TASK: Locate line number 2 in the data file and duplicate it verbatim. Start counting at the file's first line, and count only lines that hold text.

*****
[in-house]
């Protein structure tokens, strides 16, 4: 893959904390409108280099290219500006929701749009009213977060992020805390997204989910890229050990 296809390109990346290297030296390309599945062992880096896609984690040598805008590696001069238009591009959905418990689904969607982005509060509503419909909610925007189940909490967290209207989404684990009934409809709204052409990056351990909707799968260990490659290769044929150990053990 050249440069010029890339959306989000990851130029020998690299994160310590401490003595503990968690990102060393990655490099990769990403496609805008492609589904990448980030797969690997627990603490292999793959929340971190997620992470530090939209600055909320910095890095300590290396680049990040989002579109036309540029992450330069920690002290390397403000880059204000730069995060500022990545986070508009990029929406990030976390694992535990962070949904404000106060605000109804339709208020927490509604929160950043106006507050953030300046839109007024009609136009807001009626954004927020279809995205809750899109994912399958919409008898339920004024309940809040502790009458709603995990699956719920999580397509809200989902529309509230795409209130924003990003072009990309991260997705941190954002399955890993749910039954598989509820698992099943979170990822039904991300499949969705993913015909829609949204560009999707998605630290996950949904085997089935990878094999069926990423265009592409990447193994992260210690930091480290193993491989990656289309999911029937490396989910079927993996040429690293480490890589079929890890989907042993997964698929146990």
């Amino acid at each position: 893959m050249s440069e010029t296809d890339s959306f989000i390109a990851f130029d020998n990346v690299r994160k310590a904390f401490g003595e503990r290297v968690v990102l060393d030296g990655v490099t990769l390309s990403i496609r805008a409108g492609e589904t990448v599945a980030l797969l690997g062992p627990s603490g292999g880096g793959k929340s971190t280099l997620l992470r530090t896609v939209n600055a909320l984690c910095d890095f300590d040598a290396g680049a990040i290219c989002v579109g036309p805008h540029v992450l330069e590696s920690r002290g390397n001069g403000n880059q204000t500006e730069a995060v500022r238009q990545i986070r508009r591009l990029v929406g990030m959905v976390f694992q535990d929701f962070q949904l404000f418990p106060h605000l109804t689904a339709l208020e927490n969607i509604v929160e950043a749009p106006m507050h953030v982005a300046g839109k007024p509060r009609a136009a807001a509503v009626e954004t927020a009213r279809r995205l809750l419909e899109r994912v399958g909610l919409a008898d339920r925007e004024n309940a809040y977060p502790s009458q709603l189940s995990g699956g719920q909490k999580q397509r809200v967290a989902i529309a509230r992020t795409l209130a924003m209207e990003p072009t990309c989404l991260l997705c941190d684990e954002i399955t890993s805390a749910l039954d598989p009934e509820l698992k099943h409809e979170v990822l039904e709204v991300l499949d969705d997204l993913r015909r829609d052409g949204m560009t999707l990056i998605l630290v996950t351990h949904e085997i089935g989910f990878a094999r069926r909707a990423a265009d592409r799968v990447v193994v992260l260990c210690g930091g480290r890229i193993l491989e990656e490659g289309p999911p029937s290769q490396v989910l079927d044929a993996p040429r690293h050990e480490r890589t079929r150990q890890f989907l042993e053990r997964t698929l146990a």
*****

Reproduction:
């Protein structure tokens, strides 16, 4: 893959904390409108280099290219500006929701749009009213977060992020805390997204989910890229050990 296809390109990346290297030296390309599945062992880096896609984690040598805008590696001069238009591009959905418990689904969607982005509060509503419909909610925007189940909490967290209207989404684990009934409809709204052409990056351990909707799968260990490659290769044929150990053990 050249440069010029890339959306989000990851130029020998690299994160310590401490003595503990968690990102060393990655490099990769990403496609805008492609589904990448980030797969690997627990603490292999793959929340971190997620992470530090939209600055909320910095890095300590290396680049990040989002579109036309540029992450330069920690002290390397403000880059204000730069995060500022990545986070508009990029929406990030976390694992535990962070949904404000106060605000109804339709208020927490509604929160950043106006507050953030300046839109007024009609136009807001009626954004927020279809995205809750899109994912399958919409008898339920004024309940809040502790009458709603995990699956719920999580397509809200989902529309509230795409209130924003990003072009990309991260997705941190954002399955890993749910039954598989509820698992099943979170990822039904991300499949969705993913015909829609949204560009999707998605630290996950949904085997089935990878094999069926990423265009592409990447193994992260210690930091480290193993491989990656289309999911029937490396989910079927993996040429690293480490890589079929890890989907042993997964698929146990």